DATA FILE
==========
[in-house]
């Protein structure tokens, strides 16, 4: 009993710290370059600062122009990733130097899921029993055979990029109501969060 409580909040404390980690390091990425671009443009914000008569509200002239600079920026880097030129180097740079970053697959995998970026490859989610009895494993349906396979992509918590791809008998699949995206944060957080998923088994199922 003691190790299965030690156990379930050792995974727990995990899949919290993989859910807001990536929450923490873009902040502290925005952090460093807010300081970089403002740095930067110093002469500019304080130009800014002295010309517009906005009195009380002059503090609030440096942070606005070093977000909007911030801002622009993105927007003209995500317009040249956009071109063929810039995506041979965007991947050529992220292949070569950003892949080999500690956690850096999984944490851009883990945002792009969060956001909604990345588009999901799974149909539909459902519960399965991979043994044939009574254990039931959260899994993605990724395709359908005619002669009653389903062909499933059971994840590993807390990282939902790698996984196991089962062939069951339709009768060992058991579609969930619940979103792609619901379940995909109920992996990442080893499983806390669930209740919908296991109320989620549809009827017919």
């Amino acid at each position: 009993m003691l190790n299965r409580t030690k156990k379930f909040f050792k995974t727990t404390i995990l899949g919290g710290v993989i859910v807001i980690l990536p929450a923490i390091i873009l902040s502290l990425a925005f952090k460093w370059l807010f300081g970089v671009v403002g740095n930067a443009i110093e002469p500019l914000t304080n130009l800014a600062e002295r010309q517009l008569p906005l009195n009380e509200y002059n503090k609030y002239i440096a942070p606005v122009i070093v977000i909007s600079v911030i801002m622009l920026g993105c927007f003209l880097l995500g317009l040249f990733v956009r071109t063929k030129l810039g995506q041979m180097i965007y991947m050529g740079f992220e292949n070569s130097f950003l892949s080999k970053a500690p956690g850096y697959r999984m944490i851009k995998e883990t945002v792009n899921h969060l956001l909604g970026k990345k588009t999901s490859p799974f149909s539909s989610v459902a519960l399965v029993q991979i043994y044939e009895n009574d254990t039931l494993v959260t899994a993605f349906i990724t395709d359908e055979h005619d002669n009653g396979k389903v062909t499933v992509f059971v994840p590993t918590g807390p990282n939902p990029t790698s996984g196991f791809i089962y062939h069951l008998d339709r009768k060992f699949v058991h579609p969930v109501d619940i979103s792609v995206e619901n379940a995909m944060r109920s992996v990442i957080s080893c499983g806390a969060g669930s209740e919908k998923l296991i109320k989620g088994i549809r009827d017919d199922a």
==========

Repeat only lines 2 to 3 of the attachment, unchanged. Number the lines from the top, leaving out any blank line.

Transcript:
């Protein structure tokens, strides 16, 4: 009993710290370059600062122009990733130097899921029993055979990029109501969060 409580909040404390980690390091990425671009443009914000008569509200002239600079920026880097030129180097740079970053697959995998970026490859989610009895494993349906396979992509918590791809008998699949995206944060957080998923088994199922 003691190790299965030690156990379930050792995974727990995990899949919290993989859910807001990536929450923490873009902040502290925005952090460093807010300081970089403002740095930067110093002469500019304080130009800014002295010309517009906005009195009380002059503090609030440096942070606005070093977000909007911030801002622009993105927007003209995500317009040249956009071109063929810039995506041979965007991947050529992220292949070569950003892949080999500690956690850096999984944490851009883990945002792009969060956001909604990345588009999901799974149909539909459902519960399965991979043994044939009574254990039931959260899994993605990724395709359908005619002669009653389903062909499933059971994840590993807390990282939902790698996984196991089962062939069951339709009768060992058991579609969930619940979103792609619901379940995909109920992996990442080893499983806390669930209740919908296991109320989620549809009827017919």
């Amino acid at each position: 009993m003691l190790n299965r409580t030690k156990k379930f909040f050792k995974t727990t404390i995990l899949g919290g710290v993989i859910v807001i980690l990536p929450a923490i390091i873009l902040s502290l990425a925005f952090k460093w370059l807010f300081g970089v671009v403002g740095n930067a443009i110093e002469p500019l914000t304080n130009l800014a600062e002295r010309q517009l008569p906005l009195n009380e509200y002059n503090k609030y002239i440096a942070p606005v122009i070093v977000i909007s600079v911030i801002m622009l920026g993105c927007f003209l880097l995500g317009l040249f990733v956009r071109t063929k030129l810039g995506q041979m180097i965007y991947m050529g740079f992220e292949n070569s130097f950003l892949s080999k970053a500690p956690g850096y697959r999984m944490i851009k995998e883990t945002v792009n899921h969060l956001l909604g970026k990345k588009t999901s490859p799974f149909s539909s989610v459902a519960l399965v029993q991979i043994y044939e009895n009574d254990t039931l494993v959260t899994a993605f349906i990724t395709d359908e055979h005619d002669n009653g396979k389903v062909t499933v992509f059971v994840p590993t918590g807390p990282n939902p990029t790698s996984g196991f791809i089962y062939h069951l008998d339709r009768k060992f699949v058991h579609p969930v109501d619940i979103s792609v995206e619901n379940a995909m944060r109920s992996v990442i957080s080893c499983g806390a969060g669930s209740e919908k998923l296991i109320k989620g088994i549809r009827d017919d199922a």